One week after playing in a loud, lively, cowbell-clanging stadium in Starkville, Miss., Georgia expects to find another charged environment in Boulder, Colo.
In conjunction with the Georgia-Colorado game at Folsom Field on Saturday, the Buffaloes will celebrate the 20th anniversary of, as Colorado puts it, “the 1990 consensus national championship team.”
After the 1990 season, Colorado finished No. 1 in the Associated Press poll and Georgia Tech No. 1 in the United Press International poll. Both schools can rightfully claim national championships for that year.
But Colorado insists it was the “consensus” champion, explaining its position at length in a media release previewing this week’s game against, ironically, Tech’s arch-rival:
Now apparently, our use of the word “consensus” upsets a few folks around the country. It’s not to slam the others, but rather to strengthen CU’s case for that season since many point to the Fifth Down game or the clip on Raghib Ismail’s punt return in the Orange Bowl and say our title is tainted. But fact is fact; at the time nine (*) basic postseason polls were recognized as determining a unanimous or consensus national champion; Colorado topped six of those: *Associated Press, *FWAA (Football Writers Association of America), *National Football Foundation/College Football Hall of Fame (MacArthur Trophy), *USA Today-CNN, *Sporting News and *Football News; Georgia Tech won the *United Press International poll (by 1 point) and Miami, Fla., the *Sagarin and *New York Times computer ratings. In the NCAA Record book listing for 1990, it shows 19 different groups that declared a national champion; 11 voted outright for Colorado and three each for Georgia Tech and Miami; one (National Championship Foundation) split it between CU and Tech, and another (FACT, a computer ranking) voted for four, including Washington.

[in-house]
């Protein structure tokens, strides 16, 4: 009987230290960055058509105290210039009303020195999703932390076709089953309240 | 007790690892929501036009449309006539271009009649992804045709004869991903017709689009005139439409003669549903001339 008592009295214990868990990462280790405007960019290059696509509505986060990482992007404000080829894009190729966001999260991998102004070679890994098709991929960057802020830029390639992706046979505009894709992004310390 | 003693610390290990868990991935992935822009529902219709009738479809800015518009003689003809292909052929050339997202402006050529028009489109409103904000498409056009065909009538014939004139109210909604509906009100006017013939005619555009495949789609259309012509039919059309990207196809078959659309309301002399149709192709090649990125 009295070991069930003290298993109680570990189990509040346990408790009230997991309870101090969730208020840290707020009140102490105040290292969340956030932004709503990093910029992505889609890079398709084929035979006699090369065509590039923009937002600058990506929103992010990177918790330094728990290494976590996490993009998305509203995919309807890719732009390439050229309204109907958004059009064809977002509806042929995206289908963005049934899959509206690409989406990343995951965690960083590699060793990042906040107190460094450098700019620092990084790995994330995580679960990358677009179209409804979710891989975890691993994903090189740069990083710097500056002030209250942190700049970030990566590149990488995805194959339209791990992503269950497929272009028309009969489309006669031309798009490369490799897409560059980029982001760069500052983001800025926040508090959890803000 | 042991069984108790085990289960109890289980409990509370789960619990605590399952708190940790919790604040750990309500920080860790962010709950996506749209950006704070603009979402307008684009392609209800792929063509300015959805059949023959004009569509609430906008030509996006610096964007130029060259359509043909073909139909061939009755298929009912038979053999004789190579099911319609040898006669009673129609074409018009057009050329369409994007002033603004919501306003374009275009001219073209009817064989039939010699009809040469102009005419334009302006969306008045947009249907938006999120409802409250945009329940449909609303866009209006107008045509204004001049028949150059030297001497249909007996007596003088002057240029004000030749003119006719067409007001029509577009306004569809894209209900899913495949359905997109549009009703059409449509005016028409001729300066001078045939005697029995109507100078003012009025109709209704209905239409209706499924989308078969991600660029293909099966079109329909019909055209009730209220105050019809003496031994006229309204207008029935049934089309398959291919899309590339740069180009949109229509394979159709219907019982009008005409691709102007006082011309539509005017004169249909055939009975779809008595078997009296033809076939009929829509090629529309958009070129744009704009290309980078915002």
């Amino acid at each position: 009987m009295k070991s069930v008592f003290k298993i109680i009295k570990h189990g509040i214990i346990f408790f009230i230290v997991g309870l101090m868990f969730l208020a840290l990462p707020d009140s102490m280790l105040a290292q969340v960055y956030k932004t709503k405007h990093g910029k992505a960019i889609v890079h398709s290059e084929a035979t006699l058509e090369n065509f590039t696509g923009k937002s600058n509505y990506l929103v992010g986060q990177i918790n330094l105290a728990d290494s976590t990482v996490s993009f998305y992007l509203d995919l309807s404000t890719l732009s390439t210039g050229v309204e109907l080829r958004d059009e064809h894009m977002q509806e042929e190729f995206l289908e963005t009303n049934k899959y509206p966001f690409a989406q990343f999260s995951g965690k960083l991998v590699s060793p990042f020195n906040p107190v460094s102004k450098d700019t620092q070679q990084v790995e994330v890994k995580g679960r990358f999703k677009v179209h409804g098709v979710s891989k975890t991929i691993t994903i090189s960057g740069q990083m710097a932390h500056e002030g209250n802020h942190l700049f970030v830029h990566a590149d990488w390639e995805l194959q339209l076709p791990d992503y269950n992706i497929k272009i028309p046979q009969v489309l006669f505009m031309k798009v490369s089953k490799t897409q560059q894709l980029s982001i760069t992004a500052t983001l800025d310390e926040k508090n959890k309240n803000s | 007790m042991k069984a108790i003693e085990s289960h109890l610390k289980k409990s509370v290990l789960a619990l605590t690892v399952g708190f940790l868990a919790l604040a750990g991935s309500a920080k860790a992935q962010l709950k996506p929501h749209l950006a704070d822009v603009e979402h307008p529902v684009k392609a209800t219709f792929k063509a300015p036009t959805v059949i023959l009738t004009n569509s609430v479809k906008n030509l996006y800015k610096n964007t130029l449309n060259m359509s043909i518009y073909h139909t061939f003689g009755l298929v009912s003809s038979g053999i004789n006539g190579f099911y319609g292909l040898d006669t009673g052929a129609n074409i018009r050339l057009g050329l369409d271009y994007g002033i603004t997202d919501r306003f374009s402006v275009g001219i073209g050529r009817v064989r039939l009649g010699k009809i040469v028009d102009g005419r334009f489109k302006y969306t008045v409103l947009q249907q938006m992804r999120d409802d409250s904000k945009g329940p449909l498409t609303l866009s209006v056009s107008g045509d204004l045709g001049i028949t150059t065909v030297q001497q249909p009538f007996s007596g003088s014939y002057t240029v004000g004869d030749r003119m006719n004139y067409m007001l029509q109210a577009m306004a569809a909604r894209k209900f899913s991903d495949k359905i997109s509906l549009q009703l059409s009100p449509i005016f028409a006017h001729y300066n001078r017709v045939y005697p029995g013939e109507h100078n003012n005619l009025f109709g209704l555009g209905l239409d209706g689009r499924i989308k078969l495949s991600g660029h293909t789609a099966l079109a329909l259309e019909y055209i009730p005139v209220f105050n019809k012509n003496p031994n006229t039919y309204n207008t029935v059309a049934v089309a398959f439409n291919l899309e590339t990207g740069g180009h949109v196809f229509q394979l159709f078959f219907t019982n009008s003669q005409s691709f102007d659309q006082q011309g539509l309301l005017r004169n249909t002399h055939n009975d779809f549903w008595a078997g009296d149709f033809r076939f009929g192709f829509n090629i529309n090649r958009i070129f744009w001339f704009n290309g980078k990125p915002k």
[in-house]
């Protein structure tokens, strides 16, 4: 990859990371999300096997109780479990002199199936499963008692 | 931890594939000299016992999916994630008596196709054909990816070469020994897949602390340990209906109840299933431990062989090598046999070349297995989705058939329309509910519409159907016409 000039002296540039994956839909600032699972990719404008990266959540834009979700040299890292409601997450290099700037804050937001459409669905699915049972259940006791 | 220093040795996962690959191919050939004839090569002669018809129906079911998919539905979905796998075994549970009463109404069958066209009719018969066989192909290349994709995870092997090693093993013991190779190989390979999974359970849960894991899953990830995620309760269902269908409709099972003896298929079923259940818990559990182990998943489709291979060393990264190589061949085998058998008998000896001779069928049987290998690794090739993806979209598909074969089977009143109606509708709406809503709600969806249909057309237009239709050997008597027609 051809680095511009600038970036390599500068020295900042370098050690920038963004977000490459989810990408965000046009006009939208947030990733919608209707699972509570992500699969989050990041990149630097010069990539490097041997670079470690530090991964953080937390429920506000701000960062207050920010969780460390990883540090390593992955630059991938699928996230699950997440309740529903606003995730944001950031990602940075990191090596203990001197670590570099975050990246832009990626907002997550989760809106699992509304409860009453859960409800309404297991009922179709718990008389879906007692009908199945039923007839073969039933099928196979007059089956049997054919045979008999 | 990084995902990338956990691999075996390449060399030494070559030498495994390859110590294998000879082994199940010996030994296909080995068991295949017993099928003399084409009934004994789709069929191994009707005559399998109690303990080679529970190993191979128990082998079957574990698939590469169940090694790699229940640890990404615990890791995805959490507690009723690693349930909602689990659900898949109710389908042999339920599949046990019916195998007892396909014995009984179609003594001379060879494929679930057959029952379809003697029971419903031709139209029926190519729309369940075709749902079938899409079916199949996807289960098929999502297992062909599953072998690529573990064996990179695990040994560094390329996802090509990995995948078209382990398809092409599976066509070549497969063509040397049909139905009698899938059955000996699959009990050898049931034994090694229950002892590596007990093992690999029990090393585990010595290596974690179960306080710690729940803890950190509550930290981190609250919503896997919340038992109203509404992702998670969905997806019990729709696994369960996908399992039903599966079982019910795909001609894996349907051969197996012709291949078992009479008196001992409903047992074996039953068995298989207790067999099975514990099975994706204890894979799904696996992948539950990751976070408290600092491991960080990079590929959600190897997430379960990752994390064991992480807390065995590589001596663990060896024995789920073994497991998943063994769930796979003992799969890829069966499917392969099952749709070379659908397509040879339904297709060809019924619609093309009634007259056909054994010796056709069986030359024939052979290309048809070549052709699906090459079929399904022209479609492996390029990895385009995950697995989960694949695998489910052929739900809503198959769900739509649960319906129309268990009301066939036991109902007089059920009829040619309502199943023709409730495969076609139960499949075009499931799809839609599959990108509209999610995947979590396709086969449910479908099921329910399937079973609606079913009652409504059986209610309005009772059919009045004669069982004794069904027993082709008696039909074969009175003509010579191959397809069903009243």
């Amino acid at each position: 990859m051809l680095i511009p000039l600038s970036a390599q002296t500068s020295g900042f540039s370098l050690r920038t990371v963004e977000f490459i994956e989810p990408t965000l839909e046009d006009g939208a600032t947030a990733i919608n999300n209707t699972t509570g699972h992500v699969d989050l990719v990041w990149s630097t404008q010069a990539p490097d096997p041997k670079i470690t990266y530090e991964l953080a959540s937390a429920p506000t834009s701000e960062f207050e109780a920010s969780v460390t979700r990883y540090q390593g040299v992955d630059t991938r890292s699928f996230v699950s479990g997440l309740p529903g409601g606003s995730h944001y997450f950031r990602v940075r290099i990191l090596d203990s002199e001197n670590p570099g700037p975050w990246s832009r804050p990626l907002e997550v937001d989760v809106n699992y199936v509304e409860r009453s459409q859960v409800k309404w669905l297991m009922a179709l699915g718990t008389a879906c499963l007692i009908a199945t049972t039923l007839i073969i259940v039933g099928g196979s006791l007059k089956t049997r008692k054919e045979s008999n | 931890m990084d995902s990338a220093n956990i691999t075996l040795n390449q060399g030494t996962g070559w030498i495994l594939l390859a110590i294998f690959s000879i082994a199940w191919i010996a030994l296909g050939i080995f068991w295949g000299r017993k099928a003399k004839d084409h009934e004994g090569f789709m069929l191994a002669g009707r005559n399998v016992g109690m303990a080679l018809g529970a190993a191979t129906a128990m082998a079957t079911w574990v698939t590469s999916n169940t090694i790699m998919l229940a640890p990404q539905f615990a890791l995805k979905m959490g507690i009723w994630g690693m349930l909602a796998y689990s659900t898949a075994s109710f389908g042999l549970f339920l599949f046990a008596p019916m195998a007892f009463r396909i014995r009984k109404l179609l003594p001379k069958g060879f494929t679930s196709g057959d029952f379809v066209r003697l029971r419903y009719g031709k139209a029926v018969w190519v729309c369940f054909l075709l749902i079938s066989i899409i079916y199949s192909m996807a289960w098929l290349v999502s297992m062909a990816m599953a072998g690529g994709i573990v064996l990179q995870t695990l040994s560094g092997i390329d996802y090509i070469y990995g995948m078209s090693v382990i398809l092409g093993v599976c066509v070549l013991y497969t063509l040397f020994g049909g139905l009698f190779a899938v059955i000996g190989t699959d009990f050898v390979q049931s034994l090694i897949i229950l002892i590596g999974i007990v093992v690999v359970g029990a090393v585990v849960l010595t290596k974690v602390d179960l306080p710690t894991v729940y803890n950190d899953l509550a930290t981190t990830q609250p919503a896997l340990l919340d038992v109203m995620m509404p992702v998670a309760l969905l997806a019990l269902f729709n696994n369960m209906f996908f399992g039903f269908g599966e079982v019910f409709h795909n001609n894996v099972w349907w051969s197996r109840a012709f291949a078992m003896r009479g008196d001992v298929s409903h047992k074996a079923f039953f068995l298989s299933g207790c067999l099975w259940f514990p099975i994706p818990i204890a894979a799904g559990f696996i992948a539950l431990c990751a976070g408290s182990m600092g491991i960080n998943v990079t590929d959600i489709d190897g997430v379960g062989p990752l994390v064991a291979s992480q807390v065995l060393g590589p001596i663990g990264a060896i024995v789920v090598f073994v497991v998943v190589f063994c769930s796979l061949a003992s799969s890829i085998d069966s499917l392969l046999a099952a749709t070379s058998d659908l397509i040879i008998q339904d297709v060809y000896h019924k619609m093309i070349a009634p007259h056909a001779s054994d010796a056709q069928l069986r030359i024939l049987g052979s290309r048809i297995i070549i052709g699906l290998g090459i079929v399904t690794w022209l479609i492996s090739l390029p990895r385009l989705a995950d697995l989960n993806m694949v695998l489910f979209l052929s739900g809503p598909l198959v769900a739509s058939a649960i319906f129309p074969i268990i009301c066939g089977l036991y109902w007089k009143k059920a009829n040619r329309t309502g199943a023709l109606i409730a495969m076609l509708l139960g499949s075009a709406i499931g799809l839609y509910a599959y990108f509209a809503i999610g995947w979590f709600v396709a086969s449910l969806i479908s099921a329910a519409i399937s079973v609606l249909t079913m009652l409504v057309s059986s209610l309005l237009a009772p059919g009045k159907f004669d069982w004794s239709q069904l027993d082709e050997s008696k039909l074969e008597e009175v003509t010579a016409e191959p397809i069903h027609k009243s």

Got all that?
Anyway, Colorado expects to have at least 73 players from its 1990 team in attendance for two days of 20th-anniversary festivities Friday and Saturday. Bill McCartney, the Buffaloes’ head coach in ‘90, and five of his assistants will be on hand. The ‘90 team will be honored at halftime of Saturday’s game, which is expected to draw a sellout crowd.
“It looks like they’re going to be revved up,” Georgia coach Mark Richt said. “Plus they had an open date [last week] to get all fired up about it, too.”